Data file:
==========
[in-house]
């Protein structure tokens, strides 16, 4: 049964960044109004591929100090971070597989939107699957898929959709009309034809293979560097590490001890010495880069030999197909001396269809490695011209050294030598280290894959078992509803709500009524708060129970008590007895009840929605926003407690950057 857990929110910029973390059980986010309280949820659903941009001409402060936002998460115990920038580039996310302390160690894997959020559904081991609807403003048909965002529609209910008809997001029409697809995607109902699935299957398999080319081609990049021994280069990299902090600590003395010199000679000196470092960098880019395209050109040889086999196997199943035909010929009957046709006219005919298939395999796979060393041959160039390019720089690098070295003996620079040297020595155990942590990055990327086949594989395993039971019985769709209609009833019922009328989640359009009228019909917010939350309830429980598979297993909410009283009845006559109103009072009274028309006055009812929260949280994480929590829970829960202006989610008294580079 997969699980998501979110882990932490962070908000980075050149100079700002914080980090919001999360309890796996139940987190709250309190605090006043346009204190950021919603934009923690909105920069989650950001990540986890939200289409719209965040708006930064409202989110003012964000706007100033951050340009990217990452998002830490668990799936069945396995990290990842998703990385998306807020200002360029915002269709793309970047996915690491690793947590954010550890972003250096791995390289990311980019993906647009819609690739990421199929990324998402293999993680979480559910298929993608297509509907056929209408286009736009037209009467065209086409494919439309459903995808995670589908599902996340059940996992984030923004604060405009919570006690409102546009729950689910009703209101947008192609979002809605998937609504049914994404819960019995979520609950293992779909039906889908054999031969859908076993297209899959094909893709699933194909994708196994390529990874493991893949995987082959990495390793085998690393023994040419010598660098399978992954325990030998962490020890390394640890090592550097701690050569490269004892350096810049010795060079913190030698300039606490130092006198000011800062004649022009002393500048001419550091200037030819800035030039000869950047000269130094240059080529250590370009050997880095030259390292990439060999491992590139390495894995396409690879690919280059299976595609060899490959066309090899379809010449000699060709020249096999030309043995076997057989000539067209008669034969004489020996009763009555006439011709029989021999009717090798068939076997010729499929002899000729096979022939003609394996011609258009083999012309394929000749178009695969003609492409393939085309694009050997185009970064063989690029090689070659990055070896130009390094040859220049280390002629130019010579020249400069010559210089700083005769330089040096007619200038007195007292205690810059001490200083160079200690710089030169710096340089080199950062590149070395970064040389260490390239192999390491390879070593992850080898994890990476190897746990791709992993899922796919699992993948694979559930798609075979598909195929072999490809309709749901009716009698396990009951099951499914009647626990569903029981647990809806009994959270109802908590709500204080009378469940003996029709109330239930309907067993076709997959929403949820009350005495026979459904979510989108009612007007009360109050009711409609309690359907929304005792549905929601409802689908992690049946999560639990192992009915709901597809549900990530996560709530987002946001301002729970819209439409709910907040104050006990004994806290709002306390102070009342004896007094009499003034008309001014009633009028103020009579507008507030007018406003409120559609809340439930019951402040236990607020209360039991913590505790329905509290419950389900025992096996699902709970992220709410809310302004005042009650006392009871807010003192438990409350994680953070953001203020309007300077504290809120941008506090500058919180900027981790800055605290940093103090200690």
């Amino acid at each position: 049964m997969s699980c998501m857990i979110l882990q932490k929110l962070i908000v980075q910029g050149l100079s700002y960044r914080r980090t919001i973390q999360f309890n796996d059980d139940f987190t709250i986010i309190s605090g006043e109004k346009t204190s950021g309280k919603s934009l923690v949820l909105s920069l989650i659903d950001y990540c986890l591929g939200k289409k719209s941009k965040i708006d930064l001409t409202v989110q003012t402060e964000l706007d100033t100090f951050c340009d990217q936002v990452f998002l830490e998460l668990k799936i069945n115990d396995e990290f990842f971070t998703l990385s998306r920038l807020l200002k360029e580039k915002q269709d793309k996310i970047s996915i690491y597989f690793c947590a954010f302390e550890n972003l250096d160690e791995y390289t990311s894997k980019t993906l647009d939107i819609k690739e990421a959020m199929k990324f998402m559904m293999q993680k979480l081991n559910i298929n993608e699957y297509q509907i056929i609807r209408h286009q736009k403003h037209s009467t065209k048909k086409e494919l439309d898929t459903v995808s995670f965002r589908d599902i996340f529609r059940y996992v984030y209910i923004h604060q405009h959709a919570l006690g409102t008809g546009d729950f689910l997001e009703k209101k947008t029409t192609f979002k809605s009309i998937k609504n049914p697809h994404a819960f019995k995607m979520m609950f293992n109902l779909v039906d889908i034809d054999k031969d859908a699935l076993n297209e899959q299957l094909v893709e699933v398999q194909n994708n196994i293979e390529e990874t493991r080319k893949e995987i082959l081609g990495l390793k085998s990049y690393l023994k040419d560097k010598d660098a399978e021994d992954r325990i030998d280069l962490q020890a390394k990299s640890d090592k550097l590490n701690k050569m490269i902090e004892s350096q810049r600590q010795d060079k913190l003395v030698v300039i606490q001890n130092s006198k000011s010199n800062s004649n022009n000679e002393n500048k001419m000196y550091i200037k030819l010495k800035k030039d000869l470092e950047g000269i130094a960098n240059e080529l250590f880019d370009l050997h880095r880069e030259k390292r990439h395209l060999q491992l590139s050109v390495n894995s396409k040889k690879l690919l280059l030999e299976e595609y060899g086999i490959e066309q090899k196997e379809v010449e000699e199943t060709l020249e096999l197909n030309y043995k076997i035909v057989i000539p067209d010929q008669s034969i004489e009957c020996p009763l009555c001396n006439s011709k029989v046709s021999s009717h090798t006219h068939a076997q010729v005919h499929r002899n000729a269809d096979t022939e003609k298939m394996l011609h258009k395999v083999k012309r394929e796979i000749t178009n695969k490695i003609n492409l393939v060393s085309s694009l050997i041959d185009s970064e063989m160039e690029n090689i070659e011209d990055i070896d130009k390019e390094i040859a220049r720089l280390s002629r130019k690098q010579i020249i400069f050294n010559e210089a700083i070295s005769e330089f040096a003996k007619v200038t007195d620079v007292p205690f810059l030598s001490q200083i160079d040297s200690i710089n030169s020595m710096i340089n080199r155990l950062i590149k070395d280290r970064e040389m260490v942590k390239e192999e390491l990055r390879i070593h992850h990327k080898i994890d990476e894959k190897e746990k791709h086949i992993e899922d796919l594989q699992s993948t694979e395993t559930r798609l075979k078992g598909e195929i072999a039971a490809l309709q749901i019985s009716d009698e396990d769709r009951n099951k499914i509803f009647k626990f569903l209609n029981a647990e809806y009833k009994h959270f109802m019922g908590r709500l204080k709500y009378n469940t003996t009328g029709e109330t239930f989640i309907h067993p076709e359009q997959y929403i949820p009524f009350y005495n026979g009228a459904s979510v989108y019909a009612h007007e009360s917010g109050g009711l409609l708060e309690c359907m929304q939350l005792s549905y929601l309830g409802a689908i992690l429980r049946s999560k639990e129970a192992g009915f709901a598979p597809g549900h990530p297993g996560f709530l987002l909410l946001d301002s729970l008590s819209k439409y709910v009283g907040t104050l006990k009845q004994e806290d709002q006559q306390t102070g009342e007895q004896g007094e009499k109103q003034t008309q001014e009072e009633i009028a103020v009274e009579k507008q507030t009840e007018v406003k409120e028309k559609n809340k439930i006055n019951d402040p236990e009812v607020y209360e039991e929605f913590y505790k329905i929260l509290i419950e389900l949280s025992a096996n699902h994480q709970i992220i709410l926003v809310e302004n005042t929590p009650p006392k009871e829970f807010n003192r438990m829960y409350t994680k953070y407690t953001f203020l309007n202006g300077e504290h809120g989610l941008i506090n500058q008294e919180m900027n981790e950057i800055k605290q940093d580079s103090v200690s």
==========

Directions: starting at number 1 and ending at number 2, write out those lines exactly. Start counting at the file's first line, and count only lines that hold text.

[in-house]
């Protein structure tokens, strides 16, 4: 049964960044109004591929100090971070597989939107699957898929959709009309034809293979560097590490001890010495880069030999197909001396269809490695011209050294030598280290894959078992509803709500009524708060129970008590007895009840929605926003407690950057 857990929110910029973390059980986010309280949820659903941009001409402060936002998460115990920038580039996310302390160690894997959020559904081991609807403003048909965002529609209910008809997001029409697809995607109902699935299957398999080319081609990049021994280069990299902090600590003395010199000679000196470092960098880019395209050109040889086999196997199943035909010929009957046709006219005919298939395999796979060393041959160039390019720089690098070295003996620079040297020595155990942590990055990327086949594989395993039971019985769709209609009833019922009328989640359009009228019909917010939350309830429980598979297993909410009283009845006559109103009072009274028309006055009812929260949280994480929590829970829960202006989610008294580079 997969699980998501979110882990932490962070908000980075050149100079700002914080980090919001999360309890796996139940987190709250309190605090006043346009204190950021919603934009923690909105920069989650950001990540986890939200289409719209965040708006930064409202989110003012964000706007100033951050340009990217990452998002830490668990799936069945396995990290990842998703990385998306807020200002360029915002269709793309970047996915690491690793947590954010550890972003250096791995390289990311980019993906647009819609690739990421199929990324998402293999993680979480559910298929993608297509509907056929209408286009736009037209009467065209086409494919439309459903995808995670589908599902996340059940996992984030923004604060405009919570006690409102546009729950689910009703209101947008192609979002809605998937609504049914994404819960019995979520609950293992779909039906889908054999031969859908076993297209899959094909893709699933194909994708196994390529990874493991893949995987082959990495390793085998690393023994040419010598660098399978992954325990030998962490020890390394640890090592550097701690050569490269004892350096810049010795060079913190030698300039606490130092006198000011800062004649022009002393500048001419550091200037030819800035030039000869950047000269130094240059080529250590370009050997880095030259390292990439060999491992590139390495894995396409690879690919280059299976595609060899490959066309090899379809010449000699060709020249096999030309043995076997057989000539067209008669034969004489020996009763009555006439011709029989021999009717090798068939076997010729499929002899000729096979022939003609394996011609258009083999012309394929000749178009695969003609492409393939085309694009050997185009970064063989690029090689070659990055070896130009390094040859220049280390002629130019010579020249400069010559210089700083005769330089040096007619200038007195007292205690810059001490200083160079200690710089030169710096340089080199950062590149070395970064040389260490390239192999390491390879070593992850080898994890990476190897746990791709992993899922796919699992993948694979559930798609075979598909195929072999490809309709749901009716009698396990009951099951499914009647626990569903029981647990809806009994959270109802908590709500204080009378469940003996029709109330239930309907067993076709997959929403949820009350005495026979459904979510989108009612007007009360109050009711409609309690359907929304005792549905929601409802689908992690049946999560639990192992009915709901597809549900990530996560709530987002946001301002729970819209439409709910907040104050006990004994806290709002306390102070009342004896007094009499003034008309001014009633009028103020009579507008507030007018406003409120559609809340439930019951402040236990607020209360039991913590505790329905509290419950389900025992096996699902709970992220709410809310302004005042009650006392009871807010003192438990409350994680953070953001203020309007300077504290809120941008506090500058919180900027981790800055605290940093103090200690």